The demand for distillates (diesel) reduced by 10.9% between March and April and met indicators that freight trucking and industrial activity slowed. In addition, API’s economic indicator, the API DEI (Distillate Economic Indicator) fell by 0.3% in April with a three-month average level of zero, which has reflected the slowing of US industrial production.

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What is more, US petroleum international trade weakened between March and April. In fact, US petroleum imports increased by 1.1 mb/d, around 60% of which was crude oil, while crude oil exports fell by 0.4 mb/d, contributing to increased domestic crude oil inventories.

Despite the fact that the growth in petroleum imports was largely seasonal, the decline in crude oil exports could reflect risen trade frictions, as well as attempts to buy Iranian crude oil before sanction waivers expired on May 2.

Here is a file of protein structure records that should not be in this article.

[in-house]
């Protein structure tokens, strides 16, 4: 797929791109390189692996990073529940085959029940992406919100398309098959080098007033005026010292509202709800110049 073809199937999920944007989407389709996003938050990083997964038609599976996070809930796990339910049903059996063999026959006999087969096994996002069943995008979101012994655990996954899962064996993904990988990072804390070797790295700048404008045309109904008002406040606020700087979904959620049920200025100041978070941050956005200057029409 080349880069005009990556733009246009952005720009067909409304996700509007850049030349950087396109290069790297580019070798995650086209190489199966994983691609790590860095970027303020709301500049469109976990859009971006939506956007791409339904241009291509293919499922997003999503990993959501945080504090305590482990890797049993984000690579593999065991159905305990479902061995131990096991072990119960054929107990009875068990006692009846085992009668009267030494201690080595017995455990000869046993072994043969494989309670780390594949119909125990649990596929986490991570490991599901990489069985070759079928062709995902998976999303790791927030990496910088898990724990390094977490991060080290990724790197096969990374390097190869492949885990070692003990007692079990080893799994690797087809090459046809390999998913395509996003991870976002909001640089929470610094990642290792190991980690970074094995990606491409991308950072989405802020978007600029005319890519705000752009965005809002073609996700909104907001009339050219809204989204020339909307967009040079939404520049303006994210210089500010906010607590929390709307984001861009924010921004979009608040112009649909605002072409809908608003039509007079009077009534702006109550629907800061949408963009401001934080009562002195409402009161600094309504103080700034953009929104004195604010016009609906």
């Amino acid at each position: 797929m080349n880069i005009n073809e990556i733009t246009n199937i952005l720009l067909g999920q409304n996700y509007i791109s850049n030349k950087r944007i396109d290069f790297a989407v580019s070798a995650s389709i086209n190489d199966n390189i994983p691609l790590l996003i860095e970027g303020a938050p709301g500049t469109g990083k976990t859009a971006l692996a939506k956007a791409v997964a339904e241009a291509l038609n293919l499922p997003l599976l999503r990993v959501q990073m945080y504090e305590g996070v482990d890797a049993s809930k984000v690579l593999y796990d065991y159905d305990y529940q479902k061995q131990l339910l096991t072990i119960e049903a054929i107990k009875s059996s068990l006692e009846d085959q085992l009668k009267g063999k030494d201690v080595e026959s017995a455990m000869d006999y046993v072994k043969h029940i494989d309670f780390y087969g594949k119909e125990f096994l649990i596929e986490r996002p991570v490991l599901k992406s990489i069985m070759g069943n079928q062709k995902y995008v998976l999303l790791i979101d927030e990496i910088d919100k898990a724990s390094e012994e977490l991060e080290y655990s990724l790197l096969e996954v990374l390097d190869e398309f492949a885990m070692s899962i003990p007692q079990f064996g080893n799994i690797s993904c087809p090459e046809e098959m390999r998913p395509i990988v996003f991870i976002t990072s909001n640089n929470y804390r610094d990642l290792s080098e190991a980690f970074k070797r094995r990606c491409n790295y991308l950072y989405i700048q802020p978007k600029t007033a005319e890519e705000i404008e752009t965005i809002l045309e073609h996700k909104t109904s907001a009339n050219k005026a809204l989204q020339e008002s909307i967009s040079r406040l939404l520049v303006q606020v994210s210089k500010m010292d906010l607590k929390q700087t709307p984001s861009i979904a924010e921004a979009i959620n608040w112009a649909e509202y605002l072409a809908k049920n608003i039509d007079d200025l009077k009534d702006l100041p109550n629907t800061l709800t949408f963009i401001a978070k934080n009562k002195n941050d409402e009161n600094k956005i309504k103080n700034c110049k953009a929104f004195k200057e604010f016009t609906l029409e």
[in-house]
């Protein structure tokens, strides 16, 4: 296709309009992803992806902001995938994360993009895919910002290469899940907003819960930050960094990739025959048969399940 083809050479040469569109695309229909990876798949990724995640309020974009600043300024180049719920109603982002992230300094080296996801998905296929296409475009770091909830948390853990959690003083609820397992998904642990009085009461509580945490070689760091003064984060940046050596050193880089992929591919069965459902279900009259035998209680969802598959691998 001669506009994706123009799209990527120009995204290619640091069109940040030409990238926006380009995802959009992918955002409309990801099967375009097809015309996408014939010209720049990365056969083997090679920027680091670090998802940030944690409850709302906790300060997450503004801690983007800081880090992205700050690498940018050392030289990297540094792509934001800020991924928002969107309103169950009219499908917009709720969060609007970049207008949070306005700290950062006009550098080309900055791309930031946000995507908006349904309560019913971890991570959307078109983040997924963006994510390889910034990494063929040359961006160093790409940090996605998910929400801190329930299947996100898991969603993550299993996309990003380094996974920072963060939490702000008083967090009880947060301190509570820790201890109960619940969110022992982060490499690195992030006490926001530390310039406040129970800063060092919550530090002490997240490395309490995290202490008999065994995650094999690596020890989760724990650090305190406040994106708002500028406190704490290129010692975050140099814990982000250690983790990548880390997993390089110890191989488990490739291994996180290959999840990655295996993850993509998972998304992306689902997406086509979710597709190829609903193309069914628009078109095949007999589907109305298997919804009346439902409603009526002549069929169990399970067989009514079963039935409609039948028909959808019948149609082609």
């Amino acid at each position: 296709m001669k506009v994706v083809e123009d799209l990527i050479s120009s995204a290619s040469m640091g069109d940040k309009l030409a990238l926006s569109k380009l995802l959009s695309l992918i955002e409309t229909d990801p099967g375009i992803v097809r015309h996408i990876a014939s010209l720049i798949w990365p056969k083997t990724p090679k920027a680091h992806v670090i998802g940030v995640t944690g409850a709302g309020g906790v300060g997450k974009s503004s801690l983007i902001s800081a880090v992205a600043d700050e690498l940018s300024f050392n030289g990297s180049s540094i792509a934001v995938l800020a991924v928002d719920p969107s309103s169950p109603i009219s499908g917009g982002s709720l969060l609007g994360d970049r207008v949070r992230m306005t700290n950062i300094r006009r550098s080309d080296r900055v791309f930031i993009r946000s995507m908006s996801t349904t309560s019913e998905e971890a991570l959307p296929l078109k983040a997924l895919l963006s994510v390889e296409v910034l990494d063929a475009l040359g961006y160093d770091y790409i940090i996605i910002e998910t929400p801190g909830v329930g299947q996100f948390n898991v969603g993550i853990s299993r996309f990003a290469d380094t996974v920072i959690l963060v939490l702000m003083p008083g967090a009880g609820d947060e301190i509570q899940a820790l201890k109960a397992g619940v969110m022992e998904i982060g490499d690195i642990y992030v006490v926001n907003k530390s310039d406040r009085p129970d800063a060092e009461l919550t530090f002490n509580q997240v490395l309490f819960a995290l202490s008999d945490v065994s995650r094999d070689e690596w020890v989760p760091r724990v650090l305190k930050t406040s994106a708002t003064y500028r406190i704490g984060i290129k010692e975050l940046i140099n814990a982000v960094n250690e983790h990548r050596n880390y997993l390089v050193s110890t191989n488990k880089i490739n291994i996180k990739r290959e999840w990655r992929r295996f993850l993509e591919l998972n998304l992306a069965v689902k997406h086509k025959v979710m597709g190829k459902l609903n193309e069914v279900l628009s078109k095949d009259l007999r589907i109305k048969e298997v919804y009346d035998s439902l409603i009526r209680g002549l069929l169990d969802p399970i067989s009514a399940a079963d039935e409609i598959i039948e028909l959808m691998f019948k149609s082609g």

Other April highlights include:

  • US petroleum demand grew 1.2 percent year to year (y/y) in April;
  • Record gasoline demand at 9.5 million barrels per day;
  • Seasonally strong jet fuel demand at 1.7 million barrels per day;
  • Strongest refinery and petrochemical “other oils” feedstock demand since 2007 at 5 million barrels per day;
  • Total petroleum inventories grew to 4.5 percent y/y.

API Chief Economist Dean Forema, stated:

Strong domestic U.S. oil and natural gas production has continued to be an enabler for the United States’ international agenda. This month’s report particularly reinforces the critical importance of U.S. international trade relations and the infrastructure to supply our trading partners

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